Identification of gene fusions in cancer cell lines
To test that FUDGE identifies fusion genes independent of targeted gene or breakpoint-location, we applied this technique to three fusion-positive cancer cell lines in which the fusion configuration was previously identified. The Ewing sarcoma cell lines A4573 (ref. 14) and CHP-100 (ref. 15) harbor the EWSR1-FLI1 fusion gene and the synovial sarcoma HS-SYII cell line contains a SS18-SSX1 fusion16. We targeted three loci per sample (BRAF Exon 10, EWSR1 Exon 7, SS18 Exon 9) and sequenced the samples on one flow cell each (Supplementary Data 1). This produced a mean genome coverage of 0.24x (A4573), 0.15x (CHP-100), and 0.015x (HS-SYII) (Fig. 3a). We observed a sharp increase to 81x (A4573), 66x (CHP-100), and 11x (HS-SYII) on-target coverage (cut to breakpoint) due to the achieved directionality (Fig. 3a and Supplementary Fig. 1). This relates to an overall on-target fold-enrichment of 342x (A4573), 443x (CHP-100), and 735x (HS-SYII) (Fig. 3b–e).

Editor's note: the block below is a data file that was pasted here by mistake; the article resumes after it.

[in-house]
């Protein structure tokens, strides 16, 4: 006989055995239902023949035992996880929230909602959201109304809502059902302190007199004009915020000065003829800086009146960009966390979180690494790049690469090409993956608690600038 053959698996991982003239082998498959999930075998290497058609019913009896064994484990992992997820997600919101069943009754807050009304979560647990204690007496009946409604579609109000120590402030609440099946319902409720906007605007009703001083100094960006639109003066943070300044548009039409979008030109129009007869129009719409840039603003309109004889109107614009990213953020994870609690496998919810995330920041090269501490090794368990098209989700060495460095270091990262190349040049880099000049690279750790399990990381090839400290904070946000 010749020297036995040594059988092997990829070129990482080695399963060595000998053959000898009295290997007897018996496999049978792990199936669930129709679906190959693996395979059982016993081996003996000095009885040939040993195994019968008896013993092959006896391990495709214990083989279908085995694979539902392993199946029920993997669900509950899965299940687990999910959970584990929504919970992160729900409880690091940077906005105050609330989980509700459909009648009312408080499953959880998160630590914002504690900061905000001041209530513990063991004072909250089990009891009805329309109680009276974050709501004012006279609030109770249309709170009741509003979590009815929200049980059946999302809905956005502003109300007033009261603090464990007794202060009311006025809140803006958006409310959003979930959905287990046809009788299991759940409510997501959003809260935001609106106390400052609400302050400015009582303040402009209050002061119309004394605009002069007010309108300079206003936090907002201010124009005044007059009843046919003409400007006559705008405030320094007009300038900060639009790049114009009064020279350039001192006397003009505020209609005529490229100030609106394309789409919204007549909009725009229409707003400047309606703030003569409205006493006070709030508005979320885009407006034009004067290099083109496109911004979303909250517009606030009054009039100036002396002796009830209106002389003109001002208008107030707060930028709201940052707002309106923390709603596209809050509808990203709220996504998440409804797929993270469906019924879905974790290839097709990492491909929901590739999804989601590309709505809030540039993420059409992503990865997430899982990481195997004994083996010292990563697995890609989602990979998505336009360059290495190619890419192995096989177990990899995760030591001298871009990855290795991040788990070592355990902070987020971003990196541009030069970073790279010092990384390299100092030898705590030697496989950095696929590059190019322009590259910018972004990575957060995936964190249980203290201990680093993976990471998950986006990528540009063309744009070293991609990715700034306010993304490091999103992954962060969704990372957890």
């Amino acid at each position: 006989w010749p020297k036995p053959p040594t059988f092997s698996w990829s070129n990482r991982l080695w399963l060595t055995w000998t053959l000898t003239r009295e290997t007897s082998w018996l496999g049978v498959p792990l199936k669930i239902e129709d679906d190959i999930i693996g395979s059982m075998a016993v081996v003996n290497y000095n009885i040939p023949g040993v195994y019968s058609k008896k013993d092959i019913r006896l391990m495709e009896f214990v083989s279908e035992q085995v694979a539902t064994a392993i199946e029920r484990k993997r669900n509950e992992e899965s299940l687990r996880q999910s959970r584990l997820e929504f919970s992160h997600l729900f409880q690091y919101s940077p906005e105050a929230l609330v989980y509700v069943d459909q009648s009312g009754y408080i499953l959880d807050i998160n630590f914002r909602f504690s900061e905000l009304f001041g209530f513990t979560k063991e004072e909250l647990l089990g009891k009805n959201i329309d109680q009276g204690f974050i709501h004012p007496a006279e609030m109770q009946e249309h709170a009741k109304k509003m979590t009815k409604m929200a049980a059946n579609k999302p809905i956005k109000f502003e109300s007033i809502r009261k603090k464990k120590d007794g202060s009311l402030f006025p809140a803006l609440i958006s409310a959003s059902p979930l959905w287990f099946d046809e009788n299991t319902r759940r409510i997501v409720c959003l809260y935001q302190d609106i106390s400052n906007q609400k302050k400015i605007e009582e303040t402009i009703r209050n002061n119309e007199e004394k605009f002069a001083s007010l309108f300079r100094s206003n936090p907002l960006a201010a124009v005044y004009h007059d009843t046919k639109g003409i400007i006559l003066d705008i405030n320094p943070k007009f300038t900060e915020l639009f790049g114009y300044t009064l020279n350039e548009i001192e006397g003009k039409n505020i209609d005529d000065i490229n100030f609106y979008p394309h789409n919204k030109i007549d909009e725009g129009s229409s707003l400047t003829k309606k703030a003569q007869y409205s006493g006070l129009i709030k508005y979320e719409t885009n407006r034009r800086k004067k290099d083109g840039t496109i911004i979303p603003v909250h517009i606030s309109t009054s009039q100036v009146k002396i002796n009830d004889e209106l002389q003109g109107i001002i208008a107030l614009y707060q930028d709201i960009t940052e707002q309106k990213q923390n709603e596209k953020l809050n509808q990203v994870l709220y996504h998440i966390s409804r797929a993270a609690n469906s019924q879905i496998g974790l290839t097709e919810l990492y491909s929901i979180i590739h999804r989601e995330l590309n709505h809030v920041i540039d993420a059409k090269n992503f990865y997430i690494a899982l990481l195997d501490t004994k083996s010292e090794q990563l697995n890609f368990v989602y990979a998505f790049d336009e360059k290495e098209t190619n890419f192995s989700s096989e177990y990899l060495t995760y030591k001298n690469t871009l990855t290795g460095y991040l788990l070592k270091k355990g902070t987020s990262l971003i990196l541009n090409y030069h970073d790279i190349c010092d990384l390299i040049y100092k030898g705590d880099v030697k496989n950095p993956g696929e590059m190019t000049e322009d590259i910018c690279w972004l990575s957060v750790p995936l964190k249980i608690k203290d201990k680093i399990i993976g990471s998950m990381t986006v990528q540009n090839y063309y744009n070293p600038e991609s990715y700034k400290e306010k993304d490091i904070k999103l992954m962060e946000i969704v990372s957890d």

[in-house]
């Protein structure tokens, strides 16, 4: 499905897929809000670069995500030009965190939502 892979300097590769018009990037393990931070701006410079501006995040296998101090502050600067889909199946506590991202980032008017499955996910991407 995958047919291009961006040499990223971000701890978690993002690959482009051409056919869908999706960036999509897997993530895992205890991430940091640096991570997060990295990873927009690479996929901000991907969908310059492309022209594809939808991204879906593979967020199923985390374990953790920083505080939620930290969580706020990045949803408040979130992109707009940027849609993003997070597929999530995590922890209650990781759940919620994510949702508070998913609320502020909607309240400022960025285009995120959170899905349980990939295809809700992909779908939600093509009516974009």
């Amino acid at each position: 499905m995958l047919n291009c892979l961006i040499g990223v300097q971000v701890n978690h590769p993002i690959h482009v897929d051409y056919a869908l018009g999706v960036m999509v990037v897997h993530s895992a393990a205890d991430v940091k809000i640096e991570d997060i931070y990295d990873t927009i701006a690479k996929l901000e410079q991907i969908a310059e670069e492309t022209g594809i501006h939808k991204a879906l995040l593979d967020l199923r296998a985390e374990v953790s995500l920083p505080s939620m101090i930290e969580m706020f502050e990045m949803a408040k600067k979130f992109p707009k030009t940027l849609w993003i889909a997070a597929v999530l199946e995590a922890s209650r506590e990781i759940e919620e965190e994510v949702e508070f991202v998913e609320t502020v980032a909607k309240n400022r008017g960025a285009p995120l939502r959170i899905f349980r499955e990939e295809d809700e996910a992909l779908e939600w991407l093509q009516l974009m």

To easily identify fusion-spanning reads from nanopore data, we developed NanoFG17. NanoFG is an amendment to NanoSV10 that calls fusion genes from nanopore sequencing data and reports the exact breakpoint-location, breakpoint-sequence and breakpoint-spanning primers for each gene fusion (Fig. 1). The breakpoint was spanned by 69 (A4573), 62 (CHP), and 6 (HS-SYII) reads, which correlates to a 290x, 417x, and 406x enrichment, respectively. NanoFG identified the two EWSR1-FLI1 fusion genes with 28 (A4573) (Fig. 3a, c) and 18 (CHP-100) (Fig. 3a, d) fusion-spanning reads which relates to a fusion-specific enrichment of 118x and 121x, respectively (Fig. 3b). The two Ewing sarcoma cell lines harbored the same fusion gene, however, with different breakpoint-locations (Supplementary Fig. 3A). These differences were readily detected by NanoFG and emphasizes the flexibility of this assay to identify fusions without knowledge of the exact breakpoint-positions. To uncover why NanoFG did not identify the SS18-SSX1 fusion gene, we manually investigated the candidate locus in the IGV Browser18. The sequencing of the HS-SYII cell line resulted in very little throughput, on-target coverage (11x) (Fig. 3a) and relatively low breakpoint-spanning reads (6). As a result, only one fusion-spanning read was produced, which is below the filtering cut-off for fusion-supporting reads set for NanoFG (requirement of minimal two fusion-supporting reads). When adjusting the settings of NanoFG to one supporting read, the SS18-SSX1 fusion was called (Fig. 3a, e), however, lowering the threshold of fusion-supporting reads requires manual validation if the fusion status is unknown to exclude false-positives (Supplementary Fig. 3B). Despite the low-throughput for the HS-SYII cell line, the assay resulted in a 68x fusion-specific fold-enrichment (Fig. 3b). This shows the ability of FUDGE to identify fusion genes irrespective of fusion partner or breakpoint-location from low-coverage nanopore sequencing data.